I’ve always had to fit my work into the crevices of my life. For years, I was the primary caretaker of my two children and like so many women, I had to do the accounting of whether the cost of daycare was covered by my income. It never was. I’d been forced out of the workforce by the recession in 2008, had gone back to school and juggled freelance jobs and teaching. Not the most lucrative of careers.
When I was still married and had young children, I worked early in the morning bouncing the baby in his seat, typing furiously to meet my deadlines. I’d turn on Curious George while I interviewed sources. And late at night, while I transcribed my interviews, I’d hear my baby wailing in the background.
It was a trap, of course. Why not his income? Why not see the caring of our children as a shared responsibility rather than solely mine? I’m not alone in this. According to a New York Times survey of out-of-work mothers in the pandemic, only 2 in 10 women discussed with their partner who would quit. For the other 80 percent, it was the wife’s work that was disposable.
I once took my kids to the park, hoping they’d play while I interviewed a woman for a story I was working on. They didn’t. Instead, my toddler son followed me around sobbing, while I tossed him fruit snacks. I have spent my life writing in the car. Scribbling notes on napkins and in the notes app on my phone.
When I ended my 12 year marriage, and my children were in school,I suddenly had time to work in a way I never did before. I wrote and published two books in three years. I worked relentlessly, happy to finally have a chance to do the thing I felt like I was good at. And if not, good at, the thing I loved: Telling stories.
I wasn’t given this time, I had to take it. I had to break my life apart and build it back up again. I had to have court-mandated equal custody, to finally achieve the equality I’d wanted.
Women and work have become a more prescient topic during the pandemic. Because it’s women who have been forced out. Women, who as mothers, teachers, nurses, and home health aides, have borne the brunt of the pandemic for 82 cents on the male dollar — and that’s for white women. Want to get truly depressed? Read the stats for women of color here: National Partnership for Women and Families [PDF].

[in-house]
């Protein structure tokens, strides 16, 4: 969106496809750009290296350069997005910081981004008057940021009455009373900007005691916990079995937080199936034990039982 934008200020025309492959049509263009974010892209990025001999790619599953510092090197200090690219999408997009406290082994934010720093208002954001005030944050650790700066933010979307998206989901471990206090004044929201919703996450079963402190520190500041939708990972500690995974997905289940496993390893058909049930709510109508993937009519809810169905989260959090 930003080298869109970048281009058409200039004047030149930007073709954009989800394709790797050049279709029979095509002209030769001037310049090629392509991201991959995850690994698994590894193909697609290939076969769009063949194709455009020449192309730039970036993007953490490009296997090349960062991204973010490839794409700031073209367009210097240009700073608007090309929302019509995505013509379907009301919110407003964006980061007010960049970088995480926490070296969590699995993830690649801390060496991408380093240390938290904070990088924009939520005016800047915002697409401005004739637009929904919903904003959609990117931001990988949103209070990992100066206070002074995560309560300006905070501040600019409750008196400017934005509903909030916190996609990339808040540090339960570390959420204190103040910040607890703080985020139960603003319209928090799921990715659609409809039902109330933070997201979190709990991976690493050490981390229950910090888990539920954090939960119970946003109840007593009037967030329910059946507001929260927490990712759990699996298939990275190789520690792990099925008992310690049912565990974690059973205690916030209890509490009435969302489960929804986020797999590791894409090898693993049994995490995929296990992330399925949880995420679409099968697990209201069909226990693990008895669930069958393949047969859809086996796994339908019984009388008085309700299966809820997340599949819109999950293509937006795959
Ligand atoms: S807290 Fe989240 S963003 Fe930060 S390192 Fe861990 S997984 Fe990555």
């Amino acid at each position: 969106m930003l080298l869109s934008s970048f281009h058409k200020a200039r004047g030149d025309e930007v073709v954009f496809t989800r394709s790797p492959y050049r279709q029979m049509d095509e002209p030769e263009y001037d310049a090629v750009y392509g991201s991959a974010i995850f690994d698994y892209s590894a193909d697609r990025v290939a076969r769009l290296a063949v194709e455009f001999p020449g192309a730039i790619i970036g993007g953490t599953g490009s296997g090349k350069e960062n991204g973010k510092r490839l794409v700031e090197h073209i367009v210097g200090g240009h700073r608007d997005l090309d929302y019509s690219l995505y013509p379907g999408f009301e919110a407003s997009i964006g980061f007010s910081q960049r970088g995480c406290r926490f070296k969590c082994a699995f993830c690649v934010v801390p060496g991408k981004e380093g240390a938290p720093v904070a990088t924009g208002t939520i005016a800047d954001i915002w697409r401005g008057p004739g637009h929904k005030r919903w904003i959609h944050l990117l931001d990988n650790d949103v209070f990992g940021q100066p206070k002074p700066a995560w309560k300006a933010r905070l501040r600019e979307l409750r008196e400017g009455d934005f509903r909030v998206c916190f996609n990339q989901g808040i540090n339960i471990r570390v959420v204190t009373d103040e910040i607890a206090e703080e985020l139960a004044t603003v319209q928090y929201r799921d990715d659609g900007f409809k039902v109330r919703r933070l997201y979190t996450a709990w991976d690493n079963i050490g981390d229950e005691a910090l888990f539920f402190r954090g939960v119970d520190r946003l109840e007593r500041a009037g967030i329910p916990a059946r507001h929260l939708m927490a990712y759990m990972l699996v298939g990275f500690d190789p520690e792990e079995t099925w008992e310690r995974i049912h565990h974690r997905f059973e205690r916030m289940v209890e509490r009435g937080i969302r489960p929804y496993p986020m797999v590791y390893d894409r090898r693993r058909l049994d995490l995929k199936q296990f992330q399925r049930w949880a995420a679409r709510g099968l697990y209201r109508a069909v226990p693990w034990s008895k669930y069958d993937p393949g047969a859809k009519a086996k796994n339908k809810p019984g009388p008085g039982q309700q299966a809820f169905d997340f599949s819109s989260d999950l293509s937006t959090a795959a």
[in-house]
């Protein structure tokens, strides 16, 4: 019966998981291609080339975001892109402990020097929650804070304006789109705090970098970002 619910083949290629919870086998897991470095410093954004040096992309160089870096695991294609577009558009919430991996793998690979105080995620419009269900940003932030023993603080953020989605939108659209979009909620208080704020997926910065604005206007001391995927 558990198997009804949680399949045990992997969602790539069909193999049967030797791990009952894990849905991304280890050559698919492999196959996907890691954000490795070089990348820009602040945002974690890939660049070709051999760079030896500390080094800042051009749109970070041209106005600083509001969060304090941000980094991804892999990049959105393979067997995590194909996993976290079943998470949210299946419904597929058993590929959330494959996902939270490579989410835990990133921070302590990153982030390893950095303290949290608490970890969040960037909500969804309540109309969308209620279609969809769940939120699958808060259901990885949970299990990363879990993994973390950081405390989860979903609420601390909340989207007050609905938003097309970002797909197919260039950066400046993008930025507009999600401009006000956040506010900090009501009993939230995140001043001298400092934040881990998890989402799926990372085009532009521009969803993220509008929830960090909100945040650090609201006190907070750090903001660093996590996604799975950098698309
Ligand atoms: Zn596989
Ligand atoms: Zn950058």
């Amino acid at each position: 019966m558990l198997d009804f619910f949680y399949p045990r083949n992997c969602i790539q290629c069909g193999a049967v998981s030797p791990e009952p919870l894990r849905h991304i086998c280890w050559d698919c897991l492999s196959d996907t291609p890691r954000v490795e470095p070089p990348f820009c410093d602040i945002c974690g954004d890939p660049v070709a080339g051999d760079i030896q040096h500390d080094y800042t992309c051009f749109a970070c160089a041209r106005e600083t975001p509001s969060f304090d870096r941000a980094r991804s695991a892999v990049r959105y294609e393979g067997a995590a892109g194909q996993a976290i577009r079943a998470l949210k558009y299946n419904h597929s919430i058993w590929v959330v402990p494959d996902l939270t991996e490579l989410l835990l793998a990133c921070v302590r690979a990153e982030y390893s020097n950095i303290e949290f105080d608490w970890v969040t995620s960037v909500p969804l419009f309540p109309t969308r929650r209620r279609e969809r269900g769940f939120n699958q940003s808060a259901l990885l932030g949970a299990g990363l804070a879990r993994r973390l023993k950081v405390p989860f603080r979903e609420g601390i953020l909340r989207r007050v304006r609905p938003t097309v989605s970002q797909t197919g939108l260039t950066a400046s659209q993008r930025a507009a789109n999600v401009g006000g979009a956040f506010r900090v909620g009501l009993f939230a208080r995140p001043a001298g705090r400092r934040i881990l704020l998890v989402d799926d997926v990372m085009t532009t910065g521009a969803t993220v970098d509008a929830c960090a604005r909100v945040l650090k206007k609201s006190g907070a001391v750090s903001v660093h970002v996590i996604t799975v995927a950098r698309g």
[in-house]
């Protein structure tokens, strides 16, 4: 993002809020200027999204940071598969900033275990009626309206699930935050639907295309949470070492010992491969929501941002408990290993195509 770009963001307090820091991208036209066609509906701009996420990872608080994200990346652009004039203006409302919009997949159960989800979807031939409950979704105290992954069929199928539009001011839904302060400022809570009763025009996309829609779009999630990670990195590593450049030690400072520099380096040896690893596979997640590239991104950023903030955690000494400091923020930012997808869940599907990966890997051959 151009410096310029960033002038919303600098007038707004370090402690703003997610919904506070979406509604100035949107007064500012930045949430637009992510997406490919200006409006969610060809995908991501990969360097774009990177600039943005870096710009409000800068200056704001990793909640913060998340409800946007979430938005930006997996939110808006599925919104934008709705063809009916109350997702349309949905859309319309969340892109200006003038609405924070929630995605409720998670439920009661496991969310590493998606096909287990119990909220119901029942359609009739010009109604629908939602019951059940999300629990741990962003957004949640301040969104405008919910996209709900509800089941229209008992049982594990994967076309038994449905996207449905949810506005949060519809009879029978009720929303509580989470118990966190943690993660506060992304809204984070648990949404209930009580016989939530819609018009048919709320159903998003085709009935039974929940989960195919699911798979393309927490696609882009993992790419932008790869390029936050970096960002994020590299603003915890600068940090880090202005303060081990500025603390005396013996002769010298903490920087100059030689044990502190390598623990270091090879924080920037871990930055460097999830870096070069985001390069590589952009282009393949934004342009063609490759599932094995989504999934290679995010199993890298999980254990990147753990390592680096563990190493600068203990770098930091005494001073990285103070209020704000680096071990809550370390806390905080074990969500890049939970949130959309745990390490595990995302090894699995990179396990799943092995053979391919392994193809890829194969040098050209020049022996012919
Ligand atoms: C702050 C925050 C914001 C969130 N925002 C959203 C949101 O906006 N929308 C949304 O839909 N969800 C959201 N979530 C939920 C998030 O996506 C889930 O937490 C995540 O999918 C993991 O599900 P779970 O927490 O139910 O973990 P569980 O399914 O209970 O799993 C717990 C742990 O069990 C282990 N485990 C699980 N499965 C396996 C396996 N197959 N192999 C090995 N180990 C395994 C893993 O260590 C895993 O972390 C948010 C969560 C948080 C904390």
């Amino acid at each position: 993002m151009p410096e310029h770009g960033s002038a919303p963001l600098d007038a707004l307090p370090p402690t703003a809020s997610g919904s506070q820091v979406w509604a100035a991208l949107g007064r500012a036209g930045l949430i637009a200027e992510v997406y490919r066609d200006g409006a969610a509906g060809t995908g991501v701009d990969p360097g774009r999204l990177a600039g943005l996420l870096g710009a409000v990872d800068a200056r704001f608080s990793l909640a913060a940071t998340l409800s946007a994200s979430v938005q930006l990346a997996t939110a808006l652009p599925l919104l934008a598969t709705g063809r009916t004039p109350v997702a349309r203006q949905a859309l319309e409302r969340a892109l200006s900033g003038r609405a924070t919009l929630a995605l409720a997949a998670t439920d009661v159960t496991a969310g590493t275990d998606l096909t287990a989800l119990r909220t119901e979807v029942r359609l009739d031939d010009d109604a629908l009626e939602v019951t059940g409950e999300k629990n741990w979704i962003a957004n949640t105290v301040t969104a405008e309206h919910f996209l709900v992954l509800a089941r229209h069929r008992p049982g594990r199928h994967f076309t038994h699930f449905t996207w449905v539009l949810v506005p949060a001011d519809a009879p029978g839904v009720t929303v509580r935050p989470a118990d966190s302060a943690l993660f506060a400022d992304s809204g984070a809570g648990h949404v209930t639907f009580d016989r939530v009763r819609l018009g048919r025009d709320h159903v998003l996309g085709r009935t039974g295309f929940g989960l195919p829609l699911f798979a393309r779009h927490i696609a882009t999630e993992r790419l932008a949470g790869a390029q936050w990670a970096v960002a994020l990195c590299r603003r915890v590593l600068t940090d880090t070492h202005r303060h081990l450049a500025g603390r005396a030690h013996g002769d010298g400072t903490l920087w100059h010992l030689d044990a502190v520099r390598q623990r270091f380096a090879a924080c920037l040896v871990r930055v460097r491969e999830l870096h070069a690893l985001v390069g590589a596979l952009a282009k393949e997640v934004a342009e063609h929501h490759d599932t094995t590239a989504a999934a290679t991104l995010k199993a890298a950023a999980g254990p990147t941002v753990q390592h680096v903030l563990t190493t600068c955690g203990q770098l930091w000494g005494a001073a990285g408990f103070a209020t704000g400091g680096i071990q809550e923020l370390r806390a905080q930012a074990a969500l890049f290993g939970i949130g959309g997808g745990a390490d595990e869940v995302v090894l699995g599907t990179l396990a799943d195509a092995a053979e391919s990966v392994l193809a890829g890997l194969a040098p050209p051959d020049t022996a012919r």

A recent Atlantic article frames the loss of women from the workforce as a choice, but I wonder what choices we have when everything is falling apart? When a woman is forced between the dichotomy of home and work, how can we call that “choice”? The dichotomy is also a false one, one that erases the fact that men are not stepping up and most companies are not giving parents a break. And there is also the problem of framing women’s work as a choice and men’s work as necessary. This whole notion of choice also erases the class of women for whom work is not a choice but a vital necessity.
Hi, my name is Lyz Lenz. I’m 38, a divorced single mom of two kids, 10 and 7, and a writer and author. I live in Iowa. I’m a midwestern mom with an East Coast mouth. And this is the intersection where my newsletters will sit, at the tender raw blister of the constant rub of women, work, childcare, and an American system that makes it all a bloody mess. I hope to interview women who are doing amazing things and share stories about how we can look at this dumpster fire of American womanhood and what we can pull from the rubble.